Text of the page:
Searching

I was at work late tonight, desperately trying to read through a stack of resumes and cover letters before a search committee that I’m the chair of meets tomorrow. By my estimation, I’ve been on or in charge of probably 25 searches in the last decade, which is kind of a lot for someone who doesn’t actually work in human resources. I’ve now spent much more time on the deciding side of the interview table than on the trying to get a job side, which is an interesting perspective.

(I still remember the candidate who had a 10 page cover letter that included a picture of herself and clip art. Please, no. On so many levels.)

The candidate pool I was looking through tonight was fairly small — less than 30 that made it through the HR screen that rejects anyone who is obviously unqualified. I’ve been in searches before where there were over 100 applicants to review and that is a daunting and exhausting task. I suspect that many times candidates have no idea how much time is spent on the hiring process. For this current search, I’ve probably already put in close to 40 hours of work already and we haven’t even picked candidates to interview yet. To get to the interview stage, I had to:

  • create the job description
  • get budget approval to post the position (requiring multiple check-offs and signatures
  • figure out the when/where/how long of posting it
  • get together a search committee
  • play schedule Tetris to find a meeting time for all members of the committee to meet to talk about candidates
  • sign confidentiality forms and watch a video on good hiring practices from HR
  • reviewing all of the applications that come in
  • ranking all of the applicants
  • meeting with the search committee to determine a pool. This is sometimes super easy and sometimes takes hours
  • call the chosen candidates and play schedule Tetris with them to get interviews scheduled

I find that searches take so much longer than anyone thinks they will because it just takes so much work to hire someone. In some ways the interviewing and choosing the candidate is the easiest part of the process. I generally know within two or three questions if I think the person is going to be a viable option. Sometimes it is a struggle to sit through an interview where a really good candidate is clearly very nervous. I always want to tell them, but can’t, that the committee is on their side. We want all of the candidates to be awesome. We are rooting for them to be great, largely because we don’t want to have to fail a search and start all over.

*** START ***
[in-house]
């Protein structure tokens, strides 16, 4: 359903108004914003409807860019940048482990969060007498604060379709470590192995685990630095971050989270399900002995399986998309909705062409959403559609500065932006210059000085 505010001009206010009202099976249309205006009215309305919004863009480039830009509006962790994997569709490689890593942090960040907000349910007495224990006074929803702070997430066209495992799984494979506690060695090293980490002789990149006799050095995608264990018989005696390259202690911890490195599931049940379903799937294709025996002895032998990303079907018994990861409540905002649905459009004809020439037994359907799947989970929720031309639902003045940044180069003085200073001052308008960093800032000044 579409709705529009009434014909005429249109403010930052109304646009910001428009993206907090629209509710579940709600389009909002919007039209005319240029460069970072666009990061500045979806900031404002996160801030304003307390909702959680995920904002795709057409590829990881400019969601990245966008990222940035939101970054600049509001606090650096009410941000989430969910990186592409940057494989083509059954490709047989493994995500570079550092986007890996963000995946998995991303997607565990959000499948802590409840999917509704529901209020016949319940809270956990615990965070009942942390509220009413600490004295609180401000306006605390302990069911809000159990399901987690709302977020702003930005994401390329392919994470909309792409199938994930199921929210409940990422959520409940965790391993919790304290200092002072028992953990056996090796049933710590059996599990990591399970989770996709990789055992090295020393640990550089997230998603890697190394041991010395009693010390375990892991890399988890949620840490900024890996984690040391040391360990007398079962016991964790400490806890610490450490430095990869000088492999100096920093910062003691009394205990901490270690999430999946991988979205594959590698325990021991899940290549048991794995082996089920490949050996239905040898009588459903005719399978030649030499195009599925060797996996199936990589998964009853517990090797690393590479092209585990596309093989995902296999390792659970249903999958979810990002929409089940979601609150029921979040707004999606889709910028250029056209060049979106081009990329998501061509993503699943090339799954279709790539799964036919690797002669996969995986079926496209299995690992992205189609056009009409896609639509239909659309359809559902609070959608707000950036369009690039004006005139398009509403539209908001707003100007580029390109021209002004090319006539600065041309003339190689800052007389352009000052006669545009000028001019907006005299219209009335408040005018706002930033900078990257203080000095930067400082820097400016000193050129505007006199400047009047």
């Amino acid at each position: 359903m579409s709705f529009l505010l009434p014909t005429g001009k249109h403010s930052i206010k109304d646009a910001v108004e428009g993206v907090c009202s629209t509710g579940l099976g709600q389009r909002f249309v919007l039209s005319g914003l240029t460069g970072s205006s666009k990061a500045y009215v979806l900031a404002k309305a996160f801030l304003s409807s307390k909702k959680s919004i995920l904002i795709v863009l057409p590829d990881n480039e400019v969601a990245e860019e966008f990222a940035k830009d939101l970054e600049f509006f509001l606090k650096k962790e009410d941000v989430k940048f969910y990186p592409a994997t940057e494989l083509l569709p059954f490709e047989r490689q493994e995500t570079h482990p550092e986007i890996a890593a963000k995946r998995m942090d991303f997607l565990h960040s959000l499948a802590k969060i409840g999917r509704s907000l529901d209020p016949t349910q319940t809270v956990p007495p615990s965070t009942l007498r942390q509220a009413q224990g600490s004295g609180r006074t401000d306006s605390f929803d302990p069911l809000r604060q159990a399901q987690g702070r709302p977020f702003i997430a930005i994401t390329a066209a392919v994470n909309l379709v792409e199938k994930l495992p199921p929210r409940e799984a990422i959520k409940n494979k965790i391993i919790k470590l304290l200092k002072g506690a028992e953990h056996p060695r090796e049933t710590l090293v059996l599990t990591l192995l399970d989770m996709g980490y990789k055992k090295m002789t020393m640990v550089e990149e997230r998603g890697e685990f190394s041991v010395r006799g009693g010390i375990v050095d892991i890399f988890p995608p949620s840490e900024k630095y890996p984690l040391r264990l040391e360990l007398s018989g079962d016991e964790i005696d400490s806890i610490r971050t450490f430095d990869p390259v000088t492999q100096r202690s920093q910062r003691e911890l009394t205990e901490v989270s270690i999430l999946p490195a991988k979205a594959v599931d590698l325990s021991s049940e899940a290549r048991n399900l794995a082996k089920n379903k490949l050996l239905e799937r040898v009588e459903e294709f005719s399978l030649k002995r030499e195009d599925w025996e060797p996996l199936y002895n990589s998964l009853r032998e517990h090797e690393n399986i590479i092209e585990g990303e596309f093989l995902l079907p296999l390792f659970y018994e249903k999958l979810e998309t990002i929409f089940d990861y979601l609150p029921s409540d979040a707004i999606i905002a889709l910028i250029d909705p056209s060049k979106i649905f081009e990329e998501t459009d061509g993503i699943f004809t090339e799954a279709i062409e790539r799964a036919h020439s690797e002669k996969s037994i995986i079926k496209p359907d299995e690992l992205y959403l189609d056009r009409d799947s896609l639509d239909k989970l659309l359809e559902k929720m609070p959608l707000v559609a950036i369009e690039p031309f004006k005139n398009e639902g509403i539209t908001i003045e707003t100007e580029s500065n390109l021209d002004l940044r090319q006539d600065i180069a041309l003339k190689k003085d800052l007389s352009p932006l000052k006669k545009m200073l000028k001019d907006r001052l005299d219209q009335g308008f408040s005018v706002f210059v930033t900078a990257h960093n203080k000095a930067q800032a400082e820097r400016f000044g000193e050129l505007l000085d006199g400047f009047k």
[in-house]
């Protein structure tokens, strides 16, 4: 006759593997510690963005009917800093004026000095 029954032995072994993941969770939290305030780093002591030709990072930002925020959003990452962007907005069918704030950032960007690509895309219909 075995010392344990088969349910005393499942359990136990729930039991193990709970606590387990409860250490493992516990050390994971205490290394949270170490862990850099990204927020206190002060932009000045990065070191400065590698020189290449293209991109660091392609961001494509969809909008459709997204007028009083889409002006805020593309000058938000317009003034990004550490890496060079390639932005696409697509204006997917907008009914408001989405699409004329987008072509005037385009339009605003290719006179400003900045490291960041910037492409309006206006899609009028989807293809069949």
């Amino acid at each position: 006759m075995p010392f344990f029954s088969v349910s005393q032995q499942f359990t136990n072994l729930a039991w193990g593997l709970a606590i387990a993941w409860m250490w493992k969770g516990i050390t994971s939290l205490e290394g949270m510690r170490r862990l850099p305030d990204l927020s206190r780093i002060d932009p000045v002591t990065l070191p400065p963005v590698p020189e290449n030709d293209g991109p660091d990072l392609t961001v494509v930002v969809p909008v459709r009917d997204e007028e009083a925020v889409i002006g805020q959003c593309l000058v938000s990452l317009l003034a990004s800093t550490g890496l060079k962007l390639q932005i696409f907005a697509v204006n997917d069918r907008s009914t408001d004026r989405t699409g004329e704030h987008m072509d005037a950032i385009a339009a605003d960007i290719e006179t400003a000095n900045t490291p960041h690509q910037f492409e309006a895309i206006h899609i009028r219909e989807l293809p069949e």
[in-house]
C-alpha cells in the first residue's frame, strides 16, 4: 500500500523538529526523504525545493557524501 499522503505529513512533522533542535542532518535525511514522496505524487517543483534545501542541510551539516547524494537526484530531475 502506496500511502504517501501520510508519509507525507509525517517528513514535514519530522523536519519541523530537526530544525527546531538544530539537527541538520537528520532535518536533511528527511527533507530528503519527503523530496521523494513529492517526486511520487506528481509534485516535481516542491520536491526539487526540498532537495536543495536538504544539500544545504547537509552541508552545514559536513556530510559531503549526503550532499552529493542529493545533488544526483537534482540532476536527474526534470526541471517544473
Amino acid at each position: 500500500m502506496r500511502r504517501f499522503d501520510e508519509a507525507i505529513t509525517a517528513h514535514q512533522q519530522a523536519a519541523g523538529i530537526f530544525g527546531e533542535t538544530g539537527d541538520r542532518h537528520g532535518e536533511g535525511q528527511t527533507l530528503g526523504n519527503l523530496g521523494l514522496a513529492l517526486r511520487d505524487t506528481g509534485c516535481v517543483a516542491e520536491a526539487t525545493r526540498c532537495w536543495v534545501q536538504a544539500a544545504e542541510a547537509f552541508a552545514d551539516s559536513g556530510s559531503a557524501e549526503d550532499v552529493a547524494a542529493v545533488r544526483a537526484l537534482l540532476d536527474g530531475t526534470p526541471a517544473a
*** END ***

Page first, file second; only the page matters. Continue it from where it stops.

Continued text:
Sometimes interviews are actually fun. You get a candidate who is relaxed and the interview starts to feel more like a conversation. As a committee member, this fills you with optimism that this person will love you back and want to work with/for you. Sometimes they pull out of the search afterwards and it feels like being broken up with before you even got to the second date.

And some interviews are fun because the candidate says something ridiculous that will be burned in the collective memory for years afterwards, like the guy who gave a long and rambling answer when asked a question about diversity on college campuses that included the words “well, you know how Native Americans get when they drink…” or the person who answered a question about his leadership approach by saying “First off, I just think, well, don’t be an asshole, you know?” (I don’t disagree with this but perhaps it could have been more elegantly put?)

The candidates we don’t pick will get a rejection email and I know that will be a big disappointment. I wish I could tell them this: There are a lot of reasons you might not get the interview. A lot of those reasons will be out of your control. Some searches are about looking for people with experience, some are about looking for potential. Sometimes there is a great internal candidate that is going to be hard to beat. Sometimes you just aren’t as qualified as the rest of the pool. Very often, I can read an application and think “Hmm, this person sounds cool and like they are doing great work” and I’ll still pass because they don’t have the particular thing we are looking for this time. I reject a lot of people who I’m 100% confident are great at their job. Very, very rarely is it personal.

Unless you use too much clip art. Then it becomes personal.

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